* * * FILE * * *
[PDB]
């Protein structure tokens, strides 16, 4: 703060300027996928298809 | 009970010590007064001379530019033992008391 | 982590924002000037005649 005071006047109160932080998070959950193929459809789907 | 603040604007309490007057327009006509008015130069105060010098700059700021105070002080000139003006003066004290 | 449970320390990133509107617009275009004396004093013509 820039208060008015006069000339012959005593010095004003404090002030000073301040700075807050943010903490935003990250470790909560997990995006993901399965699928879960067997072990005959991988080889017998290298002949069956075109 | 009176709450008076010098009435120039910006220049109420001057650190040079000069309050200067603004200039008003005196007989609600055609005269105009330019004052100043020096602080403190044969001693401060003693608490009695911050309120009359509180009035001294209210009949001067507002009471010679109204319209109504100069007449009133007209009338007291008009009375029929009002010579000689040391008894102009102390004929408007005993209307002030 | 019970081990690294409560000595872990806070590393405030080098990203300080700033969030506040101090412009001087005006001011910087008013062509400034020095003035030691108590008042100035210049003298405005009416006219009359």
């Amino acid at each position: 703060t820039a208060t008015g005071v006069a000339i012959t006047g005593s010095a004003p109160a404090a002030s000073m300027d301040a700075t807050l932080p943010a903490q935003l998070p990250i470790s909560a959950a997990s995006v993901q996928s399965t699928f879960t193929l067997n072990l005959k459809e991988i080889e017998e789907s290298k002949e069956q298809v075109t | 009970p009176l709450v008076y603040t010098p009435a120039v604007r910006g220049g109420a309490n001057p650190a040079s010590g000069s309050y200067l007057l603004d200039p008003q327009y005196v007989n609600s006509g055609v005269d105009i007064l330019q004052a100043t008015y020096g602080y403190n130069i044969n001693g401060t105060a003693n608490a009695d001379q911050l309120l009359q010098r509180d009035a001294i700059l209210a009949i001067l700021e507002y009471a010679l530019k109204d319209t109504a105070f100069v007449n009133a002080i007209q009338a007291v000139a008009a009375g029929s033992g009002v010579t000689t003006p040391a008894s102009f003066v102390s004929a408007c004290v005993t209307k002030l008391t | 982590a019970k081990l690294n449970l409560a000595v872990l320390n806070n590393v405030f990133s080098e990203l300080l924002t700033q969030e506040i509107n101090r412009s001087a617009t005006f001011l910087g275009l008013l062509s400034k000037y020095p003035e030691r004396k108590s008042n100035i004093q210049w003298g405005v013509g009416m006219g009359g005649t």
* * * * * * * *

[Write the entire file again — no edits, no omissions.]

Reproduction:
[PDB]
């Protein structure tokens, strides 16, 4: 703060300027996928298809 | 009970010590007064001379530019033992008391 | 982590924002000037005649 005071006047109160932080998070959950193929459809789907 | 603040604007309490007057327009006509008015130069105060010098700059700021105070002080000139003006003066004290 | 449970320390990133509107617009275009004396004093013509 820039208060008015006069000339012959005593010095004003404090002030000073301040700075807050943010903490935003990250470790909560997990995006993901399965699928879960067997072990005959991988080889017998290298002949069956075109 | 009176709450008076010098009435120039910006220049109420001057650190040079000069309050200067603004200039008003005196007989609600055609005269105009330019004052100043020096602080403190044969001693401060003693608490009695911050309120009359509180009035001294209210009949001067507002009471010679109204319209109504100069007449009133007209009338007291008009009375029929009002010579000689040391008894102009102390004929408007005993209307002030 | 019970081990690294409560000595872990806070590393405030080098990203300080700033969030506040101090412009001087005006001011910087008013062509400034020095003035030691108590008042100035210049003298405005009416006219009359």
């Amino acid at each position: 703060t820039a208060t008015g005071v006069a000339i012959t006047g005593s010095a004003p109160a404090a002030s000073m300027d301040a700075t807050l932080p943010a903490q935003l998070p990250i470790s909560a959950a997990s995006v993901q996928s399965t699928f879960t193929l067997n072990l005959k459809e991988i080889e017998e789907s290298k002949e069956q298809v075109t | 009970p009176l709450v008076y603040t010098p009435a120039v604007r910006g220049g109420a309490n001057p650190a040079s010590g000069s309050y200067l007057l603004d200039p008003q327009y005196v007989n609600s006509g055609v005269d105009i007064l330019q004052a100043t008015y020096g602080y403190n130069i044969n001693g401060t105060a003693n608490a009695d001379q911050l309120l009359q010098r509180d009035a001294i700059l209210a009949i001067l700021e507002y009471a010679l530019k109204d319209t109504a105070f100069v007449n009133a002080i007209q009338a007291v000139a008009a009375g029929s033992g009002v010579t000689t003006p040391a008894s102009f003066v102390s004929a408007c004290v005993t209307k002030l008391t | 982590a019970k081990l690294n449970l409560a000595v872990l320390n806070n590393v405030f990133s080098e990203l300080l924002t700033q969030e506040i509107n101090r412009s001087a617009t005006f001011l910087g275009l008013l062509s400034k000037y020095p003035e030691r004396k108590s008042n100035i004093q210049w003298g405005v013509g009416m006219g009359g005649t």